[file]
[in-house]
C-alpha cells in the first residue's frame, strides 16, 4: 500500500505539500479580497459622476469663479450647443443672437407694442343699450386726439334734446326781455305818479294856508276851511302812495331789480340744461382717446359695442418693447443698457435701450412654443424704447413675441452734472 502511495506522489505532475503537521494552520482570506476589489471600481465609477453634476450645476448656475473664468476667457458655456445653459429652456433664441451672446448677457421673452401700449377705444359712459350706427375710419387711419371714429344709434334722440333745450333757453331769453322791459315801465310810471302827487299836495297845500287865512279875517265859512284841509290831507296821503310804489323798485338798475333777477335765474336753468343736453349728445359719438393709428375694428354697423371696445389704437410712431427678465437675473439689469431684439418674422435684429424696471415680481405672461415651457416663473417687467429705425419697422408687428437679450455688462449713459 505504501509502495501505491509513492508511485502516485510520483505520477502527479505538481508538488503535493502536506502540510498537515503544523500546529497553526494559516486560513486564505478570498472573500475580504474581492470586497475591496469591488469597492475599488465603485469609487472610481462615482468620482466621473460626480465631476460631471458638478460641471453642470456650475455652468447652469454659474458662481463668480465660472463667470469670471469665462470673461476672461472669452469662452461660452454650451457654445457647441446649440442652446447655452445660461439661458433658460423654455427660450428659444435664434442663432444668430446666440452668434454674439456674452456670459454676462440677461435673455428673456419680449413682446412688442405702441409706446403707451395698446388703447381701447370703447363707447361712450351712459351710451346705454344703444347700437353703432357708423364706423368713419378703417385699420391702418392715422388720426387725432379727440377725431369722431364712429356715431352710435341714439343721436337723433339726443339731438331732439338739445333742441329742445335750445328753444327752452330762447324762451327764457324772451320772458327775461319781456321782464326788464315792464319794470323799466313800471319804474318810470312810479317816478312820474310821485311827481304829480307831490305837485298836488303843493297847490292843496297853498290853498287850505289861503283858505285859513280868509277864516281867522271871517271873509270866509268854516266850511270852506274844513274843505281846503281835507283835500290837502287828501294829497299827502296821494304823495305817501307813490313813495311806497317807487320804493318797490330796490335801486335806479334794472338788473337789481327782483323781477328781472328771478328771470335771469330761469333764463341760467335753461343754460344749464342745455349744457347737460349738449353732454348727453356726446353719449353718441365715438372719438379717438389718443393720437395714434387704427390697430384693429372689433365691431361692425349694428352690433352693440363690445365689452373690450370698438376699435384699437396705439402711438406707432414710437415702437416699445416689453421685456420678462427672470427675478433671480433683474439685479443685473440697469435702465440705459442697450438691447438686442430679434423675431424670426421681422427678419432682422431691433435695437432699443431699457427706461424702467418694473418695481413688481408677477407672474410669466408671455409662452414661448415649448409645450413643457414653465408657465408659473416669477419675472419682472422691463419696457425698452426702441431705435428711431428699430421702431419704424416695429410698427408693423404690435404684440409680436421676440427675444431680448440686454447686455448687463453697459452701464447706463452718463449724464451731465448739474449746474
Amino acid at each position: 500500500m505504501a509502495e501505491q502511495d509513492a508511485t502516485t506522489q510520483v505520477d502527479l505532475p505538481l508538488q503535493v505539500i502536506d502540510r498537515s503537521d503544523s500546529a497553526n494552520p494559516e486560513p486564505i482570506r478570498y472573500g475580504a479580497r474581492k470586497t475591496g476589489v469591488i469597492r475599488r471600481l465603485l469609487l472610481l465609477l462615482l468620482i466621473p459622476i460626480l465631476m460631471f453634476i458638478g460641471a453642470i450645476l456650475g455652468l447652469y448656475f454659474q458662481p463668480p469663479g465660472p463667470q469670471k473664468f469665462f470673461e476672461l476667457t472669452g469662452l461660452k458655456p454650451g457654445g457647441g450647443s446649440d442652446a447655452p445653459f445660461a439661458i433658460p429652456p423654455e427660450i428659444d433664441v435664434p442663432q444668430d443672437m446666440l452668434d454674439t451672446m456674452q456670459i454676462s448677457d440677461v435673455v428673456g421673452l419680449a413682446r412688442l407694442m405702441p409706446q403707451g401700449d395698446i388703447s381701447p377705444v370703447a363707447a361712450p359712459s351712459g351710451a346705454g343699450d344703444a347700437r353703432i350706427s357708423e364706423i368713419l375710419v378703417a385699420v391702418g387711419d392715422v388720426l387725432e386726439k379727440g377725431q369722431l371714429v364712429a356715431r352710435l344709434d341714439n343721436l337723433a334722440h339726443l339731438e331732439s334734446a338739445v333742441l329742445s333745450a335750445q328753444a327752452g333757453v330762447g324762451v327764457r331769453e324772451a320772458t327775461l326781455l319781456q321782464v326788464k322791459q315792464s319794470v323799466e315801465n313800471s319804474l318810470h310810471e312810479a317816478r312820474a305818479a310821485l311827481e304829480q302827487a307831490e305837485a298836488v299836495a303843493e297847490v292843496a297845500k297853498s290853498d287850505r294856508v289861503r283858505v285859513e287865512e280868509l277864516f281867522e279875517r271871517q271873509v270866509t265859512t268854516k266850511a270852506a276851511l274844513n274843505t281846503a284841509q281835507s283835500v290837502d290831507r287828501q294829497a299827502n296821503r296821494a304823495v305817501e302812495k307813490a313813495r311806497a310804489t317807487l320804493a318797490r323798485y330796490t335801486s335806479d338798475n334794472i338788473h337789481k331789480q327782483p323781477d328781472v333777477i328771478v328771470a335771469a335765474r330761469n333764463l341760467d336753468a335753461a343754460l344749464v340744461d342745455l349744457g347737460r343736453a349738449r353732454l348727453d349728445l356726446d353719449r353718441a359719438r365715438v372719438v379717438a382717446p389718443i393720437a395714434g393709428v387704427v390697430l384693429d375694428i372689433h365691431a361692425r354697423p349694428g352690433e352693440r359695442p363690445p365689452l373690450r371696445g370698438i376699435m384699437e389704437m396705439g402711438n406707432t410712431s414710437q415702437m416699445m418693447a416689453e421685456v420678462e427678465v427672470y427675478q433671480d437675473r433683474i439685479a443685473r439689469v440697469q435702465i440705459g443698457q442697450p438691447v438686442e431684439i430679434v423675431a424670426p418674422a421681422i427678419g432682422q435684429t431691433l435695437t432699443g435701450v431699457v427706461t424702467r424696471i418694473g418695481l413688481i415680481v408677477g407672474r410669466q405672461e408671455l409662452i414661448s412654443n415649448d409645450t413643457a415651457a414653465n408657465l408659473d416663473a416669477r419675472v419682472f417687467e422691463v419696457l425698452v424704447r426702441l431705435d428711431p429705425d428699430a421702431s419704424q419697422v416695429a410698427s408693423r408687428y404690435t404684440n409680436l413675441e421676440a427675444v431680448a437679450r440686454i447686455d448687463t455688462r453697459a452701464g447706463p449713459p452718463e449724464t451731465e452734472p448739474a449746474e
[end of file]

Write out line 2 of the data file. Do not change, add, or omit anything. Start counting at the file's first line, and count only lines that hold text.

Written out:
C-alpha cells in the first residue's frame, strides 16, 4: 500500500505539500479580497459622476469663479450647443443672437407694442343699450386726439334734446326781455305818479294856508276851511302812495331789480340744461382717446359695442418693447443698457435701450412654443424704447413675441452734472 502511495506522489505532475503537521494552520482570506476589489471600481465609477453634476450645476448656475473664468476667457458655456445653459429652456433664441451672446448677457421673452401700449377705444359712459350706427375710419387711419371714429344709434334722440333745450333757453331769453322791459315801465310810471302827487299836495297845500287865512279875517265859512284841509290831507296821503310804489323798485338798475333777477335765474336753468343736453349728445359719438393709428375694428354697423371696445389704437410712431427678465437675473439689469431684439418674422435684429424696471415680481405672461415651457416663473417687467429705425419697422408687428437679450455688462449713459 505504501509502495501505491509513492508511485502516485510520483505520477502527479505538481508538488503535493502536506502540510498537515503544523500546529497553526494559516486560513486564505478570498472573500475580504474581492470586497475591496469591488469597492475599488465603485469609487472610481462615482468620482466621473460626480465631476460631471458638478460641471453642470456650475455652468447652469454659474458662481463668480465660472463667470469670471469665462470673461476672461472669452469662452461660452454650451457654445457647441446649440442652446447655452445660461439661458433658460423654455427660450428659444435664434442663432444668430446666440452668434454674439456674452456670459454676462440677461435673455428673456419680449413682446412688442405702441409706446403707451395698446388703447381701447370703447363707447361712450351712459351710451346705454344703444347700437353703432357708423364706423368713419378703417385699420391702418392715422388720426387725432379727440377725431369722431364712429356715431352710435341714439343721436337723433339726443339731438331732439338739445333742441329742445335750445328753444327752452330762447324762451327764457324772451320772458327775461319781456321782464326788464315792464319794470323799466313800471319804474318810470312810479317816478312820474310821485311827481304829480307831490305837485298836488303843493297847490292843496297853498290853498287850505289861503283858505285859513280868509277864516281867522271871517271873509270866509268854516266850511270852506274844513274843505281846503281835507283835500290837502287828501294829497299827502296821494304823495305817501307813490313813495311806497317807487320804493318797490330796490335801486335806479334794472338788473337789481327782483323781477328781472328771478328771470335771469330761469333764463341760467335753461343754460344749464342745455349744457347737460349738449353732454348727453356726446353719449353718441365715438372719438379717438389718443393720437395714434387704427390697430384693429372689433365691431361692425349694428352690433352693440363690445365689452373690450370698438376699435384699437396705439402711438406707432414710437415702437416699445416689453421685456420678462427672470427675478433671480433683474439685479443685473440697469435702465440705459442697450438691447438686442430679434423675431424670426421681422427678419432682422431691433435695437432699443431699457427706461424702467418694473418695481413688481408677477407672474410669466408671455409662452414661448415649448409645450413643457414653465408657465408659473416669477419675472419682472422691463419696457425698452426702441431705435428711431428699430421702431419704424416695429410698427408693423404690435404684440409680436421676440427675444431680448440686454447686455448687463453697459452701464447706463452718463449724464451731465448739474449746474